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Sure 148Apps is known far and wide for its diverse array of app reviews, but we also love to spotlight some lesser-known developers, review the occasional piece of useful hardware, and challenge developers to duke it out in their own games. Here’s a look at some of the highlights from the past year:

Developer Spotlight: 11 Bit Studios

 
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Jennifer Allen:What’s your favorite thing about iOS development?
11 Bit Studios: We are producers of PC and console games too, and iOS development is pretty different. The entire design process begins (after typical dev brainstorm for game’s main theme is over, hehe) with thinking about how to make touchscreen gameplay enjoyable in the project. At least that’s our way. We believe this particular gaming platform is based on the controls in the first place. PC games may be pad-controlled, keyboard-controlled, mouse-controlled or even be turn-based in a model where controls are totally less important comparing to story. That, of course, does not mean we are not putting attention to story, visuals et cetera, but there’s something in the statement, that iOS development is very controls-oriented. And those controls are all about tapping and finger-swiping.

Developer Spotlight: Dragonhead Games

 
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Jennifer Allen:What was the inspiration behind Zombies & Trains?
Tor Martin Kristiansen: We actually weren’t that interested in making a game about zombies, since it seemed like every other day, someone made a game about them. We were focusing on coming up with an idea that sounded cool when you shared it with other people. At some point, almost as a joke, we started discussing ways of disposing of zombies that hadn’t been used in games or movies, and the idea of a train blasting through a zombie-horde came up. It immediately struck us as an idea that we just had to try, and we made a simple demo that was so much fun to play. And it was incredibly challenging, something we liked!

Developer Spotlight: Little Bit Games

 
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Jennifer Allen: What was the inspiration behind The Seed?
Cody: The original inspiration for the basic physics based puzzle mechanic of The Seed was an old PC game called The Incredible Machine. The game involved creating elaborate Rube-Golderg contraptions for each level and featured a very addictive tweaking trial-and-error type gameplay. Overall though, The Seed has taken a much different tone than its inspiration. We’ve noticed that most physics-based puzzle games on mobile platforms these days look and feel the same. Quite frankly, many feel like they’re trying to capture the Angry Birds “feel.” They’re colorful, and childlike and try very overtly to appeal to the casual audience. With The Seed, we really wanted to do something different and decided to take a much more mature and minimalistic tone which is what every detail [of The Seed] strives for. There’s very little text in the game, and the music and art are designed to give a zen-like experience, to offset what can often times be a very challenging game.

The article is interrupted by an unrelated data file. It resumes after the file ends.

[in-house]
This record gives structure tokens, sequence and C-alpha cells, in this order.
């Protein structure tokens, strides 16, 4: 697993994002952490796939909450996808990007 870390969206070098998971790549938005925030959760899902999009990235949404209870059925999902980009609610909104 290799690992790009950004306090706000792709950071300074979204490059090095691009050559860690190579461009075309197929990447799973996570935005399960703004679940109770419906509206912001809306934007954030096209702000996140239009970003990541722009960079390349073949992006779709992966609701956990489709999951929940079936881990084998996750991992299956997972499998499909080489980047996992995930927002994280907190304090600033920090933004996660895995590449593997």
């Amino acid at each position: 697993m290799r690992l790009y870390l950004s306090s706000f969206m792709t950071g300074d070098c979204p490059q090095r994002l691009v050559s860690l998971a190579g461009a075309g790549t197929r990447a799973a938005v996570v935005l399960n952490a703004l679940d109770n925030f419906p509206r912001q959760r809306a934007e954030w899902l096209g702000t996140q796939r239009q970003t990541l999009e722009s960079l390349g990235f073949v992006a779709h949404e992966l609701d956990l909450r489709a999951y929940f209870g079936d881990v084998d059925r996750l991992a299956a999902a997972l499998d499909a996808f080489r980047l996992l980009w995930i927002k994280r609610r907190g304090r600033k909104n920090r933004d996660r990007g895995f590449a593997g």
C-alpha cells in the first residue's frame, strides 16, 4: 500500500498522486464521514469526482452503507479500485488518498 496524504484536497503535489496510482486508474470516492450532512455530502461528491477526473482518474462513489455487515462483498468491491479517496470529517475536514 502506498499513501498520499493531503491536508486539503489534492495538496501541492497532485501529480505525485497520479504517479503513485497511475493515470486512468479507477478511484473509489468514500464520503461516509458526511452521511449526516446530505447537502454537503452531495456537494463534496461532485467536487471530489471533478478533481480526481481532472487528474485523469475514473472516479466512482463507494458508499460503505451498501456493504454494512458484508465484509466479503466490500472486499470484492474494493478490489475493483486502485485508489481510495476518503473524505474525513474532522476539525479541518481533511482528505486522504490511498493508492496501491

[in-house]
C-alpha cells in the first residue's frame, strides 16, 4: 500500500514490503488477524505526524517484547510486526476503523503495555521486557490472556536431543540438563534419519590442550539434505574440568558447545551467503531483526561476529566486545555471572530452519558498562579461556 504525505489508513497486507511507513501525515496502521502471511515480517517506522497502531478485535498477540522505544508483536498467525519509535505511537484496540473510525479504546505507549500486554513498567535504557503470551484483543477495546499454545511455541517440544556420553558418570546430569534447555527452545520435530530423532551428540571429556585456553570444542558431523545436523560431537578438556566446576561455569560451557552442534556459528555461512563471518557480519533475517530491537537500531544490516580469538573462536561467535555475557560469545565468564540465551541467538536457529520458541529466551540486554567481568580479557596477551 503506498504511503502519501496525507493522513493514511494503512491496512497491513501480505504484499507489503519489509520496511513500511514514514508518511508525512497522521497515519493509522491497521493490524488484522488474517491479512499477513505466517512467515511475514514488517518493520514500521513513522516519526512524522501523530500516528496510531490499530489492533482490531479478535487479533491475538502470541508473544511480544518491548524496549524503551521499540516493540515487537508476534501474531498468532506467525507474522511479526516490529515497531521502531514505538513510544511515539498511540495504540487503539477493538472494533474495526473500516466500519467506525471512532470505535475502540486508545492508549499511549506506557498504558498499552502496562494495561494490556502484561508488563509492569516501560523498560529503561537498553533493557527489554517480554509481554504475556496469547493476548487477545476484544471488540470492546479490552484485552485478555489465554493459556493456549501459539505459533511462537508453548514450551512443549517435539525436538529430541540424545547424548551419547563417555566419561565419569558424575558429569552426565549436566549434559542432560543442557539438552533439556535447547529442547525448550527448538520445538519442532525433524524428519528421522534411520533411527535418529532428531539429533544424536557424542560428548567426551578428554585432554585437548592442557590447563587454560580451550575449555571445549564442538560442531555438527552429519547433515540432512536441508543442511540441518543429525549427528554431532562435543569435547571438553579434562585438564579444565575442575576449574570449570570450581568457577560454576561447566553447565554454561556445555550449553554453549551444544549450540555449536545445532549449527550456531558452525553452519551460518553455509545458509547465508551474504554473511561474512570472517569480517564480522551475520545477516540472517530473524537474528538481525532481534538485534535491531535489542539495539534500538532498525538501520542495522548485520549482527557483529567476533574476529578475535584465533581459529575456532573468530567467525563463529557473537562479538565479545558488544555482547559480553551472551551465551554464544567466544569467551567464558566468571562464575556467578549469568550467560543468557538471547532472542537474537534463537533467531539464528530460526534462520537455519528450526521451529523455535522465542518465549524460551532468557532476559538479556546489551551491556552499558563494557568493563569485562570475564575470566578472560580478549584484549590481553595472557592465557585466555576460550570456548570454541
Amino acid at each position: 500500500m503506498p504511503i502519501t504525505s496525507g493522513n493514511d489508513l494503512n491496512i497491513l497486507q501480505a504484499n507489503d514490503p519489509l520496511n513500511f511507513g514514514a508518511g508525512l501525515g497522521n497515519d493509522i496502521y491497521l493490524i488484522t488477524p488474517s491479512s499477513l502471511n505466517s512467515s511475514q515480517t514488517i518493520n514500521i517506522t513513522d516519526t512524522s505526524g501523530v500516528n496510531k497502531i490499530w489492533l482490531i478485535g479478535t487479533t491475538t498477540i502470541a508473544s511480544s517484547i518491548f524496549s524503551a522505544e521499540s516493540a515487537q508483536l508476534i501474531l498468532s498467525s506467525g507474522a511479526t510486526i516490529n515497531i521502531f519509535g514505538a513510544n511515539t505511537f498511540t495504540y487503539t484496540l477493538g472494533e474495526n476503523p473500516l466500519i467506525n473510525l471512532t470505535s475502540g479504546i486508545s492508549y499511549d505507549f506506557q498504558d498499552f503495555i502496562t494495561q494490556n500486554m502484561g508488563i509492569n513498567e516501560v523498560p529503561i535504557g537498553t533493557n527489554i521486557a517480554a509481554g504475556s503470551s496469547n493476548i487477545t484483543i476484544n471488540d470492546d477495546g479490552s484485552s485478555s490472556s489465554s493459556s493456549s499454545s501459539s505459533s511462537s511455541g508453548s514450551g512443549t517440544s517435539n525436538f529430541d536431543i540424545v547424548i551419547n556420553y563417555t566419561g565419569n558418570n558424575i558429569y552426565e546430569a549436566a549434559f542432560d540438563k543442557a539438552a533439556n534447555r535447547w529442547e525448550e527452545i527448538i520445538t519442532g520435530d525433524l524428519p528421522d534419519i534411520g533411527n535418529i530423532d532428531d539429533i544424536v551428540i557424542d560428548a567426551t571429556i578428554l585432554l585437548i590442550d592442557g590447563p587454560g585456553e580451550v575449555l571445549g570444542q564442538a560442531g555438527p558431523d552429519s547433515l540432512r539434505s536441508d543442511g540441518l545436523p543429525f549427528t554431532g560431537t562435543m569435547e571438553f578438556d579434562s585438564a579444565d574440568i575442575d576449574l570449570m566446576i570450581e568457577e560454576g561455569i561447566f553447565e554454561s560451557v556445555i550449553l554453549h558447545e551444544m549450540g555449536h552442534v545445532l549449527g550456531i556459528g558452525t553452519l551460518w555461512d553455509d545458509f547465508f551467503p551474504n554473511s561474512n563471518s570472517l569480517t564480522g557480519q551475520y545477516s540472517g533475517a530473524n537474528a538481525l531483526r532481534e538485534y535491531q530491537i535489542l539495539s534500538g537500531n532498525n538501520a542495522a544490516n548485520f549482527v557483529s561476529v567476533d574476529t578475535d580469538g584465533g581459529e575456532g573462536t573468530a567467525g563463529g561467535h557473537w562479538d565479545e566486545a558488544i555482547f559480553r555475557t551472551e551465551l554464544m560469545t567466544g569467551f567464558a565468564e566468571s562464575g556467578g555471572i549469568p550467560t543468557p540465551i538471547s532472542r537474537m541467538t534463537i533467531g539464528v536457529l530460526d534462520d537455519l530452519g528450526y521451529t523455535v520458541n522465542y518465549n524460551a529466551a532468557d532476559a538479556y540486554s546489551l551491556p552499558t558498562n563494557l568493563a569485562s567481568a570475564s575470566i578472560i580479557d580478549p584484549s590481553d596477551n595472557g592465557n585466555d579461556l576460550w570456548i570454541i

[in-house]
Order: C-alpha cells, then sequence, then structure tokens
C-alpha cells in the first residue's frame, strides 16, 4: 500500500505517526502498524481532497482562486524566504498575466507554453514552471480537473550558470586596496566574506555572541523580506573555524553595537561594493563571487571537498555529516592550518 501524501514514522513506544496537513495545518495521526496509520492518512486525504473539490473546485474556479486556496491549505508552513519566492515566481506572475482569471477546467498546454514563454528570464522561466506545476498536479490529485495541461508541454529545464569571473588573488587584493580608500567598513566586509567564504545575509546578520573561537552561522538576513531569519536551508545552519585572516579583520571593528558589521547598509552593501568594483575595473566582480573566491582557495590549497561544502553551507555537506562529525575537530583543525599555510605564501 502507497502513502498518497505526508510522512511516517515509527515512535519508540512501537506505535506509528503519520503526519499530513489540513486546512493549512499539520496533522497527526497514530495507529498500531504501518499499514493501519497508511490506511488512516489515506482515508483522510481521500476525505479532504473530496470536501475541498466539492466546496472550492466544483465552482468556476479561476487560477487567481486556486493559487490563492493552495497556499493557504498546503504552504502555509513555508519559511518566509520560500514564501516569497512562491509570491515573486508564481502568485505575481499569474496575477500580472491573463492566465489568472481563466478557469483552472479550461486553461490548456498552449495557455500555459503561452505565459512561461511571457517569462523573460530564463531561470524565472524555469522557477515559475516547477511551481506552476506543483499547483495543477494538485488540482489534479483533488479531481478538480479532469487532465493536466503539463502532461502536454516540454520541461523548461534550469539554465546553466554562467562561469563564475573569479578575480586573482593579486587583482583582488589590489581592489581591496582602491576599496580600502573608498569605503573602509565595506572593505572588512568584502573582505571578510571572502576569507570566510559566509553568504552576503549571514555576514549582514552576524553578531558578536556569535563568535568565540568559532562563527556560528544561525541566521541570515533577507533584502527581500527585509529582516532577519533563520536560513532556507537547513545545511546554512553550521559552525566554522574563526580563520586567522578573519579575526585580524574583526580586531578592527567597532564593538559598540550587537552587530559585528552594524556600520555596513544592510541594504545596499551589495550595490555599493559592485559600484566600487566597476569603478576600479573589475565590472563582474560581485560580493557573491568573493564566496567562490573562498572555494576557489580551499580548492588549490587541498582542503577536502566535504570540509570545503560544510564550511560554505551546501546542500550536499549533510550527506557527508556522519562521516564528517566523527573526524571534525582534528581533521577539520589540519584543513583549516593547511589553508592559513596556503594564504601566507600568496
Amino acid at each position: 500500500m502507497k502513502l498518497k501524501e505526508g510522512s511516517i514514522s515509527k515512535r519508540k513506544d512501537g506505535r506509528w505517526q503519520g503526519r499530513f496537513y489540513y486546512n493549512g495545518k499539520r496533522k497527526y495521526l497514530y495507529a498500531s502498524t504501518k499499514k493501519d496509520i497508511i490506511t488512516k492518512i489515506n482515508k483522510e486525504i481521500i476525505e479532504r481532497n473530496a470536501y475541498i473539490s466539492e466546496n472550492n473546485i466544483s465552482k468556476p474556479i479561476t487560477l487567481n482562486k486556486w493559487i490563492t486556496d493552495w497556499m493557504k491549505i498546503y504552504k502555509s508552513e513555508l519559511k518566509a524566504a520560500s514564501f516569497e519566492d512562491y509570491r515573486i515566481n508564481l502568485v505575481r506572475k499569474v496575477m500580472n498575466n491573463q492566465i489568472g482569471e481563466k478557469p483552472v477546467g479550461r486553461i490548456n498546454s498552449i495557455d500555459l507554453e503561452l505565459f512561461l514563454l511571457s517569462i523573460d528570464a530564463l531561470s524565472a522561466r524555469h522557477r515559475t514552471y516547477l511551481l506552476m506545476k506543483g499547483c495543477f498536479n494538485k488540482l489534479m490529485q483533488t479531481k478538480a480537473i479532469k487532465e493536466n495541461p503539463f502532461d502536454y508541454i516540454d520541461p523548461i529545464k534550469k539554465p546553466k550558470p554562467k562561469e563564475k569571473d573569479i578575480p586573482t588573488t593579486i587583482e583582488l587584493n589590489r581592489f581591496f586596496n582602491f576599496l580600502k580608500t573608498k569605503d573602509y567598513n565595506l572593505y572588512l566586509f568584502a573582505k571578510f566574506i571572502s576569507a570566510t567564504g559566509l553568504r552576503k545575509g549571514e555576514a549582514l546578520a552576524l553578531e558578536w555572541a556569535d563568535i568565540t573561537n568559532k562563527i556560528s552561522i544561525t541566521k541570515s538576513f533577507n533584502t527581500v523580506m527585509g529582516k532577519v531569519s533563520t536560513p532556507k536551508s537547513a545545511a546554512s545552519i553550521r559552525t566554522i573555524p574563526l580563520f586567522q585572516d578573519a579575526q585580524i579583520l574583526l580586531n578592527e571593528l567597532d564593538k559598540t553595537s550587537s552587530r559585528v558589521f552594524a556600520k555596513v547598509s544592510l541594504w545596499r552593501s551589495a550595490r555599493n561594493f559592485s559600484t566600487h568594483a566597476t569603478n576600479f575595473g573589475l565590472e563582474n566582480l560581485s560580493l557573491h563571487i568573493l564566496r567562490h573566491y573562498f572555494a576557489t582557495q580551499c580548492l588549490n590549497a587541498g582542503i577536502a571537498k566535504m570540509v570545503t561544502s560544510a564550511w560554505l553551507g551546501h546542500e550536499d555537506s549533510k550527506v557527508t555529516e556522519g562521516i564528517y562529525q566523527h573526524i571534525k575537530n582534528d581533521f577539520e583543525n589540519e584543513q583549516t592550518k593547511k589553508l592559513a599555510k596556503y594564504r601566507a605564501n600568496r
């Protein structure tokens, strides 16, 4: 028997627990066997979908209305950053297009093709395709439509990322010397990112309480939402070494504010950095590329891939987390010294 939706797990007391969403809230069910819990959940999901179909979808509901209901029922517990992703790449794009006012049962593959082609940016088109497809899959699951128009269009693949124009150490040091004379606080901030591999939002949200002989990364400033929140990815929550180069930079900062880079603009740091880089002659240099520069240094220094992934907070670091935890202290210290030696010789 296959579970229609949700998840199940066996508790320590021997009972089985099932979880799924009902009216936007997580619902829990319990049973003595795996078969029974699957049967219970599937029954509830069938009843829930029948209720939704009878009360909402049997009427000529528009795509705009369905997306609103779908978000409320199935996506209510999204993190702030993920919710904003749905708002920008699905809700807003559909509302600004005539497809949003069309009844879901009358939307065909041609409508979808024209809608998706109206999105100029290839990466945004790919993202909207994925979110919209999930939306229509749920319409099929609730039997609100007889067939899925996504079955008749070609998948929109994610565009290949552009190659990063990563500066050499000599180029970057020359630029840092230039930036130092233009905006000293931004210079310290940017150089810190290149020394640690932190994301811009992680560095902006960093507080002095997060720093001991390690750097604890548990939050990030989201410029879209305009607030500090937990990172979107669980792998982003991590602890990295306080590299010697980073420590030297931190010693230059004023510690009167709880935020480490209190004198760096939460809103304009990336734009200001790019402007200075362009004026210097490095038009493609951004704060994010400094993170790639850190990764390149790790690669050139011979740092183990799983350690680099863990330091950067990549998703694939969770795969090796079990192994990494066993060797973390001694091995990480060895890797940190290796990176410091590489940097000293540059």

Sonos Play:1

 
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Sonos has long been my system of choice when it comes to playing music when at home. Their model of ‘stream everything using an iOS device as a controller, rather than the stream source just works so dang well. I use it nearly constantly to stream Sirius XM, Rdio, and MLB baseball. But I have to admit, if Sonos had not sent me the devices I’m not sure I would have shelled out the money for their system. Now that I’m used to it, I can’t live without it. –Jeff Scott

Crayola Light Marker

 
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For those parents who have children who love technology and prefer to spend time tapping and dragging their fingers across a screen instead of working with real world objects that can help with fine motor skills, they may benefit from working with the Light Marker. –Amy Solomon

Logitech Bluetooth Easy-Switch Keyboard

 
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Scratch that–THIS is the best bluetooth-enabled keyboard I’ve ever used, with easy switch access to pair up to three Apple devices and a comfortable Apple-centric layout. –Rob LeFebvre

Carter vs. the Developer: Disc Drivin’

 
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On this edition, Carter takes on Michael Bean of Pixelocity Software at the classic turn-based racing game, Disc Drivin’. Squaring off on one of the game’s new mirrored tracks, the victory condition is simple: whoever crosses the finish line first wins. Game on, gentlemen!

Carter vs. the Developer: Delta-V Racing

 
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Chi Dire of Spacehopper Studios must not have known what was going to hit him when he put the ghost racing feature in Delta-V Racing. I try to beat his ghost time on what he calls one of the more challenging tracks in the game, albeit early on. I take ten minutes to try and top his time. Can I do it, or will the pressure be too much? Along the way, valuable hints on how to max out one’s own times at the game will be given

A wonderfully eclectic mix, don’t you think? Stay tuned for more developer spotlights, hardware reviews, and yes, even more challenges from Carter in 2014.

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